Technology

Basic Android Layout, Part 1


Web-design layout is actually pretty easy once you get the hang of it. The catch, at least in the old days, was Internet Explorer. While it was a breeze to design for standards-complaint browsers, IE was a royal pain. IE v8 (and below) were so buggy, so standards un-complaint that getting simple things to work was a nightmare. Some days when I’m working with Android layout I’m reminded of those old days.

When I compared Android layout to IE I was of course exaggerating. But getting everything to work right really can be complicated—when the Android framework experts took a vacation, Google couldn’t finish the project without him. (Yeah, you read that right!) That’s why they pay us developers the big bucks to figure it out 🙂

But enough with the complaining, in this post, we’ll explore how to layout a common design element—a navigation bar. If you’re thinking of floating the navbar to the bottom and the content to the center (via RelativeLayout), that doesn’t always work as expected—check out the navbar below. Notice that the content isn’t quite right because RelativeLayout doesn’t know about the header and the footer. The problem is more pronounced when the user rotates the phone. Also, what’s not obvious from picture—the user can’t scroll to read the entire content.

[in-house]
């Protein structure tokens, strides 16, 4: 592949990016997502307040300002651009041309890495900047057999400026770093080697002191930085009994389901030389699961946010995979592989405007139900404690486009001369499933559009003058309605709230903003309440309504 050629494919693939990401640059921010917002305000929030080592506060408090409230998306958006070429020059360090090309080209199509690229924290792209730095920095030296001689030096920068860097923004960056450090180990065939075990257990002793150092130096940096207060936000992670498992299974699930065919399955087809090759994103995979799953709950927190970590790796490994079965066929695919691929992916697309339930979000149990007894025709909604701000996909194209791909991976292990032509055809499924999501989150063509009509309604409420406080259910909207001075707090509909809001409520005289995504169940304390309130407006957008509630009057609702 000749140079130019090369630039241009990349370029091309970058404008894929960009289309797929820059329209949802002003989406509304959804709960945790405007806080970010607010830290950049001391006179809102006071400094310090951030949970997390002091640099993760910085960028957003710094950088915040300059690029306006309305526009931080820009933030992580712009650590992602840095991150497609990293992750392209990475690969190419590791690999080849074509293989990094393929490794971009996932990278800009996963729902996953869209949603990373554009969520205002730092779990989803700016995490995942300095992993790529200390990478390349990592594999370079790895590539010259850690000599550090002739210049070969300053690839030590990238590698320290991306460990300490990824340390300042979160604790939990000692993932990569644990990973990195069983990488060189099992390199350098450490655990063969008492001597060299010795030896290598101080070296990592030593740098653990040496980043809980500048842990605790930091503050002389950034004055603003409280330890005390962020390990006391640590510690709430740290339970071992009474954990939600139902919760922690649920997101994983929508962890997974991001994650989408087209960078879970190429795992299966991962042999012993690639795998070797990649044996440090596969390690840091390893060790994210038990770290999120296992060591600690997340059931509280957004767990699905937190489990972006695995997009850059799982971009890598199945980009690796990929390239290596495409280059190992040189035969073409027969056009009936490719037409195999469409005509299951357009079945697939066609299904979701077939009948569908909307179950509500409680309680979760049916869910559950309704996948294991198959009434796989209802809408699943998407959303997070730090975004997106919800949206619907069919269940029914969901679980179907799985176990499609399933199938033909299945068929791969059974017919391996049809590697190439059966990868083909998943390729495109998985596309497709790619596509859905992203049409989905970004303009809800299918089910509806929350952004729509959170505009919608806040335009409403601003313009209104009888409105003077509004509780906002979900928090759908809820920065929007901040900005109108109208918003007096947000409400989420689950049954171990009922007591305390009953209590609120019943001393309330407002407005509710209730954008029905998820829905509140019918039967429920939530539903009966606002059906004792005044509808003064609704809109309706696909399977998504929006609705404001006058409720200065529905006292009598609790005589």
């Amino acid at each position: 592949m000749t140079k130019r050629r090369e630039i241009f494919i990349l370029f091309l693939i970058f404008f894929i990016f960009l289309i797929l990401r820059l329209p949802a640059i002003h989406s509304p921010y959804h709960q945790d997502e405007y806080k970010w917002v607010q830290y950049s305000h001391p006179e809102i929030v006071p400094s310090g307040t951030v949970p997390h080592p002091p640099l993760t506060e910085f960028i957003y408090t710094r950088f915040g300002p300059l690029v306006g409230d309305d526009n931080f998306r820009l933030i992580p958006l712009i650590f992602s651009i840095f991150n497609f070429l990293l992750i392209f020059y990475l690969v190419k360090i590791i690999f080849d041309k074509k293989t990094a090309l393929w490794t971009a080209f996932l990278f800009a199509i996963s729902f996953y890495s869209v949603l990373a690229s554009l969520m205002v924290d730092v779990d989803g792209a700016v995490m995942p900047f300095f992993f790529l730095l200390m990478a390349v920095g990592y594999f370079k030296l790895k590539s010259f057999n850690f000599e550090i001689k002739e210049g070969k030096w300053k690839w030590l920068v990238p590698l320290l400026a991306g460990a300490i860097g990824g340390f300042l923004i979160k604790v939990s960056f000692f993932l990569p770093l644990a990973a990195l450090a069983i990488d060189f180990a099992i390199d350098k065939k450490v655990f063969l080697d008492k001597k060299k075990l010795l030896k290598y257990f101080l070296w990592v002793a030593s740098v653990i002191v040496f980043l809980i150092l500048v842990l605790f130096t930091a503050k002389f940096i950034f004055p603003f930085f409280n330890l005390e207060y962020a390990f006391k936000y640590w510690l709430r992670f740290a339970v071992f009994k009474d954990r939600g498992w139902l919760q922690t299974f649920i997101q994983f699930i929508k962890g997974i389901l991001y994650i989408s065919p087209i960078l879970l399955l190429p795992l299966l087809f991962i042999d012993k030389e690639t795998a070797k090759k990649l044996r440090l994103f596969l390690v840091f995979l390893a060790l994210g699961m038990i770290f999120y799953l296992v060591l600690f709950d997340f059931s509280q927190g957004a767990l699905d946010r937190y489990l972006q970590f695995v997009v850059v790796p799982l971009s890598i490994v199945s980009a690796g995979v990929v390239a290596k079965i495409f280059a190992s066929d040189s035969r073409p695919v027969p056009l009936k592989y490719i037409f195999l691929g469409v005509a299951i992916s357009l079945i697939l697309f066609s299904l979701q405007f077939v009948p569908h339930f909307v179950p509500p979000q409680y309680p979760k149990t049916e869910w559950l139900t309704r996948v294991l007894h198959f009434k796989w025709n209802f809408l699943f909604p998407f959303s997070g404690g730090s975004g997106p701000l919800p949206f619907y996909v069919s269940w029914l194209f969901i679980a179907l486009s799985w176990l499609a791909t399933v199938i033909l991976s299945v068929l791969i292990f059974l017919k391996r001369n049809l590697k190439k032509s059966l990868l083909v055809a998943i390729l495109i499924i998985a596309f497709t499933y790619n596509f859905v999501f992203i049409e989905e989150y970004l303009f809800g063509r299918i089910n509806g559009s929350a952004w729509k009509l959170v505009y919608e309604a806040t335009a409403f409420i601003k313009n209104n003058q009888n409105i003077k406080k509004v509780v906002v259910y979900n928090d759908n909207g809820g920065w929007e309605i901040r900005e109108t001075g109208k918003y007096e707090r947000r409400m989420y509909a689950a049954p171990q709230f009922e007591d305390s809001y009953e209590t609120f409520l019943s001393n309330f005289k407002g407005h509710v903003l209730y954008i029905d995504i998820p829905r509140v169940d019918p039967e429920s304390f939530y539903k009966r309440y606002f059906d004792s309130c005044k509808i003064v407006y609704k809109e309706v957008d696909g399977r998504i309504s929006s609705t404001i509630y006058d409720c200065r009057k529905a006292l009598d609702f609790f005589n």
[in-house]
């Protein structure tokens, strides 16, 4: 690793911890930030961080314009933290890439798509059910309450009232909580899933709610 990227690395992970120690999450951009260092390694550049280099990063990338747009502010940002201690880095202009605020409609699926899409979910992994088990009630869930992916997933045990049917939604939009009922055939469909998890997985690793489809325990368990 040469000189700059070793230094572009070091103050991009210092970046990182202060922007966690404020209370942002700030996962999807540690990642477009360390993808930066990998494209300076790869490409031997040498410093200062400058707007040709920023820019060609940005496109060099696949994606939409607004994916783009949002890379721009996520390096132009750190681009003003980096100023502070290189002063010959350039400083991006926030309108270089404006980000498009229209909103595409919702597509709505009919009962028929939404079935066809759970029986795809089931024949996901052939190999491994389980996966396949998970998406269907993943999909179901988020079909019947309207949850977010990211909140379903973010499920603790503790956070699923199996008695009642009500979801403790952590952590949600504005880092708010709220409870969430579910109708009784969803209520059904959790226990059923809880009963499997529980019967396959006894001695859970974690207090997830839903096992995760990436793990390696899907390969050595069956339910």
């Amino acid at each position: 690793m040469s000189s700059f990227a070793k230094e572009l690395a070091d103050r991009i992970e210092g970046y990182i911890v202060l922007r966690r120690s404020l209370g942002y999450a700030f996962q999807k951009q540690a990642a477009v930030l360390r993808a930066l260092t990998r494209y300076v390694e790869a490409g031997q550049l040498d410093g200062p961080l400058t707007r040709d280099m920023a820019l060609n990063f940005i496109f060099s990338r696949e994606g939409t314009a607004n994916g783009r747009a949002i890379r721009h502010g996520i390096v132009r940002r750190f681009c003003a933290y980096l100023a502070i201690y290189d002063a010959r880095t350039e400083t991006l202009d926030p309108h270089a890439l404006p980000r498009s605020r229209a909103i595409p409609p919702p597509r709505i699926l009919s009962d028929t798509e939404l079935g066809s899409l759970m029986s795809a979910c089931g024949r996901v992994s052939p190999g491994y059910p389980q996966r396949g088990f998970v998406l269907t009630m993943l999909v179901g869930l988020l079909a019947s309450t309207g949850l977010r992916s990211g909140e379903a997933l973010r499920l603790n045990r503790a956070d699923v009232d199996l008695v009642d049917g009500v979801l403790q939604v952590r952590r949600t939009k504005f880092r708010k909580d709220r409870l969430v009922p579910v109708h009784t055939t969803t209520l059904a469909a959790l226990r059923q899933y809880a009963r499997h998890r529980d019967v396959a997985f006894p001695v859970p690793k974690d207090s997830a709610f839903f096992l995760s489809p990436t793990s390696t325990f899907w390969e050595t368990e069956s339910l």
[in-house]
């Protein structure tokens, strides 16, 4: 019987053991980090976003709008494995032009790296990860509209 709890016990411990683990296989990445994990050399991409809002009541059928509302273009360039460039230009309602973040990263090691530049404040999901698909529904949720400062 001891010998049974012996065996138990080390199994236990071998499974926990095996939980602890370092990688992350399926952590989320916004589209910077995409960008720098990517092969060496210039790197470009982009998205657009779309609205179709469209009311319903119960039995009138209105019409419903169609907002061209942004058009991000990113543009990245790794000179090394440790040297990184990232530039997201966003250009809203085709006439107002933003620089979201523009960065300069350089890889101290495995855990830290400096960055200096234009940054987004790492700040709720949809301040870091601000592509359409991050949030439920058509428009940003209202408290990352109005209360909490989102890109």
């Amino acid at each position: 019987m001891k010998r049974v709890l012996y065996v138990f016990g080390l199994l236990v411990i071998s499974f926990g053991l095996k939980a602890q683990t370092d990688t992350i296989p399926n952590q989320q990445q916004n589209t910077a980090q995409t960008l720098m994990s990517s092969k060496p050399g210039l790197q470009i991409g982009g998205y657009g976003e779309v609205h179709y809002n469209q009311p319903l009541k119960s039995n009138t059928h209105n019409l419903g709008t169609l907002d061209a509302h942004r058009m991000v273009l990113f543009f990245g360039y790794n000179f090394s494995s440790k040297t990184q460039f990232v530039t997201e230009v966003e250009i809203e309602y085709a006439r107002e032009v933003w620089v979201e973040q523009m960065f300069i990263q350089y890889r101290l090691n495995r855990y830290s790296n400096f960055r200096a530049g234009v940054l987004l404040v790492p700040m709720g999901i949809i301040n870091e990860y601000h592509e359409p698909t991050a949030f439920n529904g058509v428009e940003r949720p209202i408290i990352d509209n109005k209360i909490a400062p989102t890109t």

There are two solutions. But first we need to talk about how we’re going to set the navbar. You can use a RelativeLayout to position the buttons or since we’ll be using a LinearLayout for the overall layout, we can use that. The navbar’s XML:
<?xml version="1.0" encoding="utf-8"?>
<LinearLayout
   xmlns:android="http://schemas.android.com/apk/res/android"
   android:layout_width="fill_parent"
   android:layout_height="wrap_content"
   android:background="@android:drawable/bottom_bar"
   android:gravity="center_vertical">
  <Button
      android:layout_width="wrap_content"
      android:layout_height="wrap_content"
      android:text="Previous"/>
  <View
     android:layout_width="wrap_content"
     android:layout_height="1dp"
     android:layout_weight="1.0"
     />
  <Button
      android:layout_width="wrap_content"
      android:layout_height="wrap_content"
      android:text="Next"/>
</LinearLayout>